This Day in National/World Weather History ...
 28 December 1879 → All 74 lives were lost when a passenger train plunged from the Tay Bridge (Dundee, Scotland) into the Tay Estuary as the middle section of the bridge collapsed. Although the bridge was poorly constructed and had already been weakened in earlier gales (including the pre-existing winds at the time of the tragedy), the ultimate failure is believed to have been caused by two or three waterspouts which were sighted close to the bridge immediately before the accident.
 28 December 1999 → From the 26th to the 28th two incredibly powerful wind storms tore through northern and western Europe. Winds were over 100 mph in France, Germany, Belgium, and Luxembourg. Devastation to trees, power grids, and buildings was widespread. 140 people lost their lives.
 28 December 2003 → A severe snow storm hit northern California and southern Oregon. As much as 2 feet of snow fell along Interstate 5 closing a 150-mile stretch of the highway, stranding hundreds of travelers. Winds from the storm caused power outages to more than 200,000 customers. One man died of a heart attack after helping other drivers.

This Day in Weather History Archive

On This Day In

                   Weather History...


June 6, 1895:

An estimated F2 tornado moved northeast from 6 miles west of Summit, passing 3 miles northwest of Summit. Buildings were damaged on eight farms.

June 6, 1897:

Light to heavy frost, and in some localities, killing frost occurred on the 6th and 7th. These cold temperatures along with last season frost in May and wet conditions several hampered the planting season. Luckily growing conditions changed towards the middle and end of the month. Some low temperatures on the 6th include; 26 degrees in Castlewood and Watertown, 29 in Mellette, 30 in Aberdeen and Milbank, and 32 in Highmore. Some low temperatures on the 7th include; 24 degrees in Castlewood, 25 in Watertown, and 30 degrees in Milbank.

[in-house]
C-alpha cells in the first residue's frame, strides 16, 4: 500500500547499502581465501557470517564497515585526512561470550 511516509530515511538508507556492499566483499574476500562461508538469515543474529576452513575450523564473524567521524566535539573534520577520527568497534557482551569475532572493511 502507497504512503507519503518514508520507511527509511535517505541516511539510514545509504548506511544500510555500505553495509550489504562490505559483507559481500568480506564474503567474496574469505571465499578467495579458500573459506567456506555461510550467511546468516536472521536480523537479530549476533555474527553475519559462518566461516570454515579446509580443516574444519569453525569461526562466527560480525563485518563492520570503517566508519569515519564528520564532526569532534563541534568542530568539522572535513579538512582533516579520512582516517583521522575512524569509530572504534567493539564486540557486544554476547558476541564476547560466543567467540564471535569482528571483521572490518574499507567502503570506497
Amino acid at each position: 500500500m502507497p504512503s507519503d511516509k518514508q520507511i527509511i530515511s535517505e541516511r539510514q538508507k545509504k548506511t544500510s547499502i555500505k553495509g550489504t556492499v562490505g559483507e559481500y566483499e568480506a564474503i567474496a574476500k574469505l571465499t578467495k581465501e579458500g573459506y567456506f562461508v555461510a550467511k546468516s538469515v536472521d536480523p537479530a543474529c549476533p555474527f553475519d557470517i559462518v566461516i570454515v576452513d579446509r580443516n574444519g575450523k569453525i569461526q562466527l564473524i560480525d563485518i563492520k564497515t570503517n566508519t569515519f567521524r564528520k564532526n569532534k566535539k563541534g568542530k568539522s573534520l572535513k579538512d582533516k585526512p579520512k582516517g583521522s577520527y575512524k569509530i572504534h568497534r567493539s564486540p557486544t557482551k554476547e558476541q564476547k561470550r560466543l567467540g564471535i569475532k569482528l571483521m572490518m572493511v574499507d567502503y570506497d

June 6, 1995:

Slow moving thunderstorms produced very heavy rains in southern Jones County from the late afternoon into the early evening. Some rainfall amounts included; 2.70, 7 miles WSW Murdo and 3.85 inches 2.5 NW Okaton. Several roads were flooded with some roadbeds washed out. Also, a culvert was torn out by the flash flooding.

June 6, 1999:

Heavy rains of 2 to 4 inches caused flash flooding on a creek feeding into the Grand River. At a ranch southwest of Bullhead, a bunkhouse wall moved off the foundation by a wall of water coming down the creek. All of the contents in the bunkhouse were destroyed. A machine shop was washed away along with several pieces of equipment and many tools. Some tools and equipment were found more than a mile down the creek. A pump-house and grain bin was also destroyed. A pickup was washed down the creek and a propane tank near a house was rolled over. A colt was picked up by the water but managed to escape. The powerful flow of water took out several dead trees and washed them down stream. Finally, a road and a culvert were washed out by the flash flood.


Record Highs: Record Lows:
Aberdeen: 99 (1950) Aberdeen: 30 (1897)
Kennebec: 100 (1987) Kennebec: 33 (1910)
Mobridge: 99 (1950) Mobridge: 34 (1944)
Pierre: 103 (1950) Pierre: 35 (1944)
Sisseton: 98 (1959) Sisseton: 33 (1953)
Timber Lake: 100 (1950) Timber Lake: 31 (1944)
Watertown: 97 (1987) Watertown: 26 (1897)
Wheaton: 99 (1959) Wheaton: 33 (1924)

Record Precipitation:
Aberdeen: 1.52" (1896)
Kennebec: 1.63" (1968)
Mobridge: 1.64" (1967)
Pierre: 2.02" (1963)
Sisseton: 2.10" (1942)
Timber Lake: 3.50" (1999)
Watertown: 1.75" (1954)
Wheaton: 1.57" (2008)


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